How to use Git / GitHub with Jupyter Notebook

5 minute read

This is a basic guide, if you’re already familiar with Git, check out our advanced Git ↔ Jupyter guide.

This is a comprehensive Git tutorial for Jupyter Notebook users. Feel free to skip a section if you’re already familiar with it. At the end you’ll be able to -

  • Push your notebooks to a GitHub repository
  • Start versioning your notebooks
  • Review Jupyter notebook pull requests on GitHub
  • Learn how to revert to a specific notebook version
  • Get feedback & discuss notebook changes with your peers
  • Easily share your notebooks for others to view

Create GitHub Account

If you don’t have a GitHub account please create one here.

Setup Git Locally

Create New Repository

A GitHub repository is like your supercharged folder in the cloud. You can store files (notebooks, data, source code), look at historical changes to these files, open issues, discuss changes and much more. People typically create one repository per project.

Let’s go ahead & create a repository on GitHub. Once created, you’ll see a page like below, copy the highlighted repository URL.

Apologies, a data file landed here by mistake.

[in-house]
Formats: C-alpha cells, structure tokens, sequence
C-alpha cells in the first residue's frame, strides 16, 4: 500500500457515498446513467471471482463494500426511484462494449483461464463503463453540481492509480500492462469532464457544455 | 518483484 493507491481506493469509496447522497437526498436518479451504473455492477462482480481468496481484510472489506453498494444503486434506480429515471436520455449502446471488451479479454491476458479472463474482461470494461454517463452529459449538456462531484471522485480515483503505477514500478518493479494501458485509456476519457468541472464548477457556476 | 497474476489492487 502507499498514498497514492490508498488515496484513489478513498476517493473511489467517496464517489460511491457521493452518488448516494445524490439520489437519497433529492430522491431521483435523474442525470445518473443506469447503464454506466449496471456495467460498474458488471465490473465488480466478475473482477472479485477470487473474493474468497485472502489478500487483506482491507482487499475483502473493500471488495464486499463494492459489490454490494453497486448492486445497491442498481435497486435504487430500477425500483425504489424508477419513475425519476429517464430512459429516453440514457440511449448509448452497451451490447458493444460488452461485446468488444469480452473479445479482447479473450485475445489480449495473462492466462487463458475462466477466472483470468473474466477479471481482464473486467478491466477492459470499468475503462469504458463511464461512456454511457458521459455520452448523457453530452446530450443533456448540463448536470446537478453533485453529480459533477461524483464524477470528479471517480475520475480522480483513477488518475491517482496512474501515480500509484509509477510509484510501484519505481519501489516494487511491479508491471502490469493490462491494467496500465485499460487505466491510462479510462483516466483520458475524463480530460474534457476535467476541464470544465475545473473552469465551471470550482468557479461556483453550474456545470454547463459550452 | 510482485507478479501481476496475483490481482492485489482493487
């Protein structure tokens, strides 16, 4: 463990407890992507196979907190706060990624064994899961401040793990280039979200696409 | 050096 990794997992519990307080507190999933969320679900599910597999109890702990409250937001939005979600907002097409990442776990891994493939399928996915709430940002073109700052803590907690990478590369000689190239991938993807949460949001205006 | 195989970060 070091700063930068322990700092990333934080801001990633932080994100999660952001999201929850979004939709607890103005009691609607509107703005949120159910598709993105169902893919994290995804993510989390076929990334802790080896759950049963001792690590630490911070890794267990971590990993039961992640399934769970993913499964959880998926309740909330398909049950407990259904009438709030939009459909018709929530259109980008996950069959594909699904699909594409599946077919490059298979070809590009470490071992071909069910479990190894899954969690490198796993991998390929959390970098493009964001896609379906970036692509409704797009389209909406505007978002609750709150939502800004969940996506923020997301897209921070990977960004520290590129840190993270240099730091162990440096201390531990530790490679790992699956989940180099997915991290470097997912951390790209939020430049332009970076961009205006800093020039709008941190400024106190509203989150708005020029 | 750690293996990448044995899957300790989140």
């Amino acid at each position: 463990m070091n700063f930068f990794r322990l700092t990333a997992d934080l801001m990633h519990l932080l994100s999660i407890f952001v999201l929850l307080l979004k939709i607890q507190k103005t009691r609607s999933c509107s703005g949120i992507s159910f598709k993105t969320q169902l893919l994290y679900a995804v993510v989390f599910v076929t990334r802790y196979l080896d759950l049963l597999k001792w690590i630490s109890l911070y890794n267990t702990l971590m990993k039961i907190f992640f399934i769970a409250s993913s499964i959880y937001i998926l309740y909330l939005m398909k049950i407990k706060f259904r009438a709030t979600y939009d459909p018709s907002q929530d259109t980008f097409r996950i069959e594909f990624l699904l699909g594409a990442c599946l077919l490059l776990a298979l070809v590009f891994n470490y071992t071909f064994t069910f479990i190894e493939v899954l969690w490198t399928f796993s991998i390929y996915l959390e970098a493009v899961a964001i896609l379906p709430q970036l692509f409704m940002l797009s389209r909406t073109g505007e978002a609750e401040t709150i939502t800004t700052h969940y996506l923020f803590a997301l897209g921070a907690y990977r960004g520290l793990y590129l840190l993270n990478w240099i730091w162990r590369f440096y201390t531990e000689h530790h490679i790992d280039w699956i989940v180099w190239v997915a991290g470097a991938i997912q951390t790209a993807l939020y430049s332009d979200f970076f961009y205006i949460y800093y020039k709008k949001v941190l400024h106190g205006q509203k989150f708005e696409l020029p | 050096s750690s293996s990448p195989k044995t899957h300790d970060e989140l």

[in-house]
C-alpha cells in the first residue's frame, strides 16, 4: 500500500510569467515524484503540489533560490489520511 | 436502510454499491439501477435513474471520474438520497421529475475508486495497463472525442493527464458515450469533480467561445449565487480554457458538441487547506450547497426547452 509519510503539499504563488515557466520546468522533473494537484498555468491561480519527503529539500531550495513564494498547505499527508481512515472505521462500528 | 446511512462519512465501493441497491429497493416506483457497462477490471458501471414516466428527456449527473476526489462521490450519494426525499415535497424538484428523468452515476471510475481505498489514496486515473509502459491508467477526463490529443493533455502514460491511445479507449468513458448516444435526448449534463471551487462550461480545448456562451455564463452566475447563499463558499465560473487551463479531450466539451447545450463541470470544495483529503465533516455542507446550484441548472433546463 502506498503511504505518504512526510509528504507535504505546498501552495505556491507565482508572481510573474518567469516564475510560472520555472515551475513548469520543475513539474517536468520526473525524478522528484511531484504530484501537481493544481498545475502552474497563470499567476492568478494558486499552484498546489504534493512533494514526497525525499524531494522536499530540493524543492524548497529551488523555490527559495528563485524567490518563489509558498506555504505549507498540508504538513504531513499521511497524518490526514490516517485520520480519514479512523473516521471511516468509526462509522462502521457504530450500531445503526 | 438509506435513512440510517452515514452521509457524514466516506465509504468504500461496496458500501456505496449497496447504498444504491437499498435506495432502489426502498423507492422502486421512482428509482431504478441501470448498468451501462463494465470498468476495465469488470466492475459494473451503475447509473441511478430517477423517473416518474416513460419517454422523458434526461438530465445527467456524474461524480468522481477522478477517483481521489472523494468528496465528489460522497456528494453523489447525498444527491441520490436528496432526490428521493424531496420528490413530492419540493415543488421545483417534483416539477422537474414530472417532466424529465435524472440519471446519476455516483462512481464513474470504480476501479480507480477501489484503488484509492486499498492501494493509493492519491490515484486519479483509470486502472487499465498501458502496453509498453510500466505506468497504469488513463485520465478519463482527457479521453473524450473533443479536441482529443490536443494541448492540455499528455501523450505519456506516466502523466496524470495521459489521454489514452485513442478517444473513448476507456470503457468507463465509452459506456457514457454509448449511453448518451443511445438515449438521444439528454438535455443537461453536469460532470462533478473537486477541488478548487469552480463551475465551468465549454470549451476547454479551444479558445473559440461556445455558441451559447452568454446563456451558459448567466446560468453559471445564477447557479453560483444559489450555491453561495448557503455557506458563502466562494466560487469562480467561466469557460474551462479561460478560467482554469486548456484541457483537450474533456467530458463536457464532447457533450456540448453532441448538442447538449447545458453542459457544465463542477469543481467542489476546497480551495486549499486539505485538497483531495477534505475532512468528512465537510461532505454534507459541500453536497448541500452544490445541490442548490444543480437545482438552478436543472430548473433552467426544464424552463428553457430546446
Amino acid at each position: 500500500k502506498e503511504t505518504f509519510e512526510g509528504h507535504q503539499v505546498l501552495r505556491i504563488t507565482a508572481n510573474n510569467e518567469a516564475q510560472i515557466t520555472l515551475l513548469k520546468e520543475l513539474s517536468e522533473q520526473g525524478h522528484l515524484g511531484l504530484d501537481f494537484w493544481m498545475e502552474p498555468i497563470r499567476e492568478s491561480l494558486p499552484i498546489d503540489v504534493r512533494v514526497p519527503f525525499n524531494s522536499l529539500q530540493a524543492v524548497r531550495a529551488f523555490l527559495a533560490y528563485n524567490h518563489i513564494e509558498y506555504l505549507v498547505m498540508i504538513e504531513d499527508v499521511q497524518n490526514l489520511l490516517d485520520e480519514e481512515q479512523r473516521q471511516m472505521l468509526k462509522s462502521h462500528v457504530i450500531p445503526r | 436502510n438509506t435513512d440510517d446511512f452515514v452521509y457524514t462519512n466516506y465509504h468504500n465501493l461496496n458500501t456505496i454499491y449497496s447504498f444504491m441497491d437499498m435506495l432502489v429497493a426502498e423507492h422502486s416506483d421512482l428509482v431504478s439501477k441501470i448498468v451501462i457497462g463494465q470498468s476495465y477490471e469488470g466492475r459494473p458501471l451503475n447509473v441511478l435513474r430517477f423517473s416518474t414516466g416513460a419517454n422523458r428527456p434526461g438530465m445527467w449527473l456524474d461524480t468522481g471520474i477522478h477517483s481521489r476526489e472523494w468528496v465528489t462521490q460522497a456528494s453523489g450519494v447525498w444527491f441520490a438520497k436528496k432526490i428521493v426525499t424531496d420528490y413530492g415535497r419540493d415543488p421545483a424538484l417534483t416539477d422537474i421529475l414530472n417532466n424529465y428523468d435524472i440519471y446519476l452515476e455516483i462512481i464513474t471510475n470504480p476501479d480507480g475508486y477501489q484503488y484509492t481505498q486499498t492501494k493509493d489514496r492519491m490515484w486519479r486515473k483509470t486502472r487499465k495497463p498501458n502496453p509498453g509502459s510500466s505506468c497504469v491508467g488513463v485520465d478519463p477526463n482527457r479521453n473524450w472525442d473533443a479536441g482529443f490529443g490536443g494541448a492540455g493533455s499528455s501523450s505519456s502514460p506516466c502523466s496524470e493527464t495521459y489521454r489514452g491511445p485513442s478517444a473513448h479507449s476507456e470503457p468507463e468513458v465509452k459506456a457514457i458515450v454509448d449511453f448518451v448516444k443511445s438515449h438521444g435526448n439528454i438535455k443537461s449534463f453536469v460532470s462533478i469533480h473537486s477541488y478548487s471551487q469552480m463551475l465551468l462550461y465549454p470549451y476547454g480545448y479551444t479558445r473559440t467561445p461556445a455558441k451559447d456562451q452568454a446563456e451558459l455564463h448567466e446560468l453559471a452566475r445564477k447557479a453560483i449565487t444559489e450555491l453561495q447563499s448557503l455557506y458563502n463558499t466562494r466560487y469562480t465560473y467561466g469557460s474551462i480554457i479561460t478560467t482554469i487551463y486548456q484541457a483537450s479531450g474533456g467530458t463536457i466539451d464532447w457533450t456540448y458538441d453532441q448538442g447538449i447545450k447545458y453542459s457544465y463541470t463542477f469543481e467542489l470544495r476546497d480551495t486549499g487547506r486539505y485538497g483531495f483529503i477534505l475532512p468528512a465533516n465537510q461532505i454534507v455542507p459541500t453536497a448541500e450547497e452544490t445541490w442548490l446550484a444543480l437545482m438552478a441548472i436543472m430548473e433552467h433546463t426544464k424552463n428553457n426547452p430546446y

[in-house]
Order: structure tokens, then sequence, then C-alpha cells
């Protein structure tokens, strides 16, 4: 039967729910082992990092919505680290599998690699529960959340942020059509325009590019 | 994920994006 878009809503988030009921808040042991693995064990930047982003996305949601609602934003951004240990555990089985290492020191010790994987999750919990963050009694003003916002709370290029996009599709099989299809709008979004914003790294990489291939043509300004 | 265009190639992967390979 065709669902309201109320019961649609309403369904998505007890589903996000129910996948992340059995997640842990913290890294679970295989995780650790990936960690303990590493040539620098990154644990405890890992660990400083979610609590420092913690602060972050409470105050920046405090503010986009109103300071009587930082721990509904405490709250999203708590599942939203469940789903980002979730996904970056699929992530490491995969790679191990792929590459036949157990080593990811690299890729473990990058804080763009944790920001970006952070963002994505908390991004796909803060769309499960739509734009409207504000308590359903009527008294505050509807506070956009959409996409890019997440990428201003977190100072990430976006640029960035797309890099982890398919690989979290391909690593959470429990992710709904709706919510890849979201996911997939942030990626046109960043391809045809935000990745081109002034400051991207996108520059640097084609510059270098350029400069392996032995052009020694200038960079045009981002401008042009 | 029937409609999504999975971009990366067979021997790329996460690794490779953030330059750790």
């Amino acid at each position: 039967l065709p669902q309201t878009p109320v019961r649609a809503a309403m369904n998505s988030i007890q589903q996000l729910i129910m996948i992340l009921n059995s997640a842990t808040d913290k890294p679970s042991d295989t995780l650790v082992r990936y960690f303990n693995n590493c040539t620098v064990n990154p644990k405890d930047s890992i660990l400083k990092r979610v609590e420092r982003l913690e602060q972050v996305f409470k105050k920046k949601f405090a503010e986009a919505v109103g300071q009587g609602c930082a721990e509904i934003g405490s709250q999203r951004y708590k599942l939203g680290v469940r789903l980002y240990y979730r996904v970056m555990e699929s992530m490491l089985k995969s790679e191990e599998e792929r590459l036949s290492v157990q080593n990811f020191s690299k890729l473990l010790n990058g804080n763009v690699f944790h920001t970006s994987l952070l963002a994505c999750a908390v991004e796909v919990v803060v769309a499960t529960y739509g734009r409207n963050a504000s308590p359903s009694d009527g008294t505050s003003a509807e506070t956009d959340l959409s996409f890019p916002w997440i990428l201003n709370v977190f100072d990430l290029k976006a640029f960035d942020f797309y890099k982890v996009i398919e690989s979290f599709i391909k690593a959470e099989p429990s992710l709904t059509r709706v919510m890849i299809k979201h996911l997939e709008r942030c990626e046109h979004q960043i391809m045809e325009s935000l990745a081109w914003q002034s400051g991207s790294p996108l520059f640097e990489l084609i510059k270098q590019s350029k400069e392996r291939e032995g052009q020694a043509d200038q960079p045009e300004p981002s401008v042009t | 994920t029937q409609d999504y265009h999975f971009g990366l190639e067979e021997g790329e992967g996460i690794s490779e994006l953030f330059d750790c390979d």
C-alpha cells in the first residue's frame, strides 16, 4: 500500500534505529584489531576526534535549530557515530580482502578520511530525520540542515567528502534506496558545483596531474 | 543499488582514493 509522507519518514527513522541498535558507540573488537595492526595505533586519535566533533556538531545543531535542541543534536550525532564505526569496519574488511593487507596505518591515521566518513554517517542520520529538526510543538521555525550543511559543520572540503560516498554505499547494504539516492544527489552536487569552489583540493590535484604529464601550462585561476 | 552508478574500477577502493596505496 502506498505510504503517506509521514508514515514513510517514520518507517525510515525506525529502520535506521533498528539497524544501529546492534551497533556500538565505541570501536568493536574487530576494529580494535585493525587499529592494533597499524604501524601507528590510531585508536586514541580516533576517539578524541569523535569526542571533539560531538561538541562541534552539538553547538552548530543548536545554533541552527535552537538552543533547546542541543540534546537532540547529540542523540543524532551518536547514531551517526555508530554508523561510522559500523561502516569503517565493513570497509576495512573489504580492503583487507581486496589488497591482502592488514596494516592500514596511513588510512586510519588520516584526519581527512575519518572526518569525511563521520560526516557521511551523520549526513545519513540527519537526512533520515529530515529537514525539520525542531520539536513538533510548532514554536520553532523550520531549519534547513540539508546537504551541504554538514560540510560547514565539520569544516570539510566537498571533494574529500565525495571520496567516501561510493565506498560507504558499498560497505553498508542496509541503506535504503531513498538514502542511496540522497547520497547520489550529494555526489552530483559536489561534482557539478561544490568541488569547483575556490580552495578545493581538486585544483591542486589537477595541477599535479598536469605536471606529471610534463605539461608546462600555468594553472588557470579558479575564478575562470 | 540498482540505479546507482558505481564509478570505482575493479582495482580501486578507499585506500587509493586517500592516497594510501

Clone Repository

Let’s clone the GitHub repository on our machine by running following on the terminal. It will create projectA directory on our machine which is linked to amit1rrr/projectA repository on GitHub.

    >> git clone
    Cloning into 'projectA'...
    warning: You appear to have cloned an empty repository.

Push Notebooks to GitHub

Our repository is empty right now, let’s push some notebooks to it. We copy two notebooks to the directory where we cloned projectA repository,

    >> cp /some/path/analysis1.ipynb /path/of/projectA/
    >> cp /some/path/scratch.ipynb /path/of/projectA/

Let’s say we want to push analysis1.ipynb to GitHub. We first need to tell local git client to start tracking the file.

    >> git add analysis1.ipynb

You can check which files are being tracked with git status,

You can see that analysis1.ipynb is under “Changes to be committed:” so it’s being tracked by our local git client. Now let’s commit the changes,

    # -m flag is used to provide a human friendly message describing the change
    >> git commit -m "Adds customer data analysis notebook"

Commit simply creates a checkpoint that you can revert to at any time. Let’s push this commit to GitHub.

    >> git push

Now you can visit the repository page on GitHub to see your commits.

Develop in a Branch

Say you are working on a large project spanning multiple days, but you need to periodically push work in progress commits as a backup. The way to do that is by creating a feature branch.

Each repository has a default branch (typically master or main) that stores the most up-to-date versions of completed work. Each member of your team can create their own feature branches to store their WIP commits. When their work in a feature branch is ready to be shared they can create a pull request for peer review & subsequently merge the feature branch into master. Let’s unpack that with concrete steps.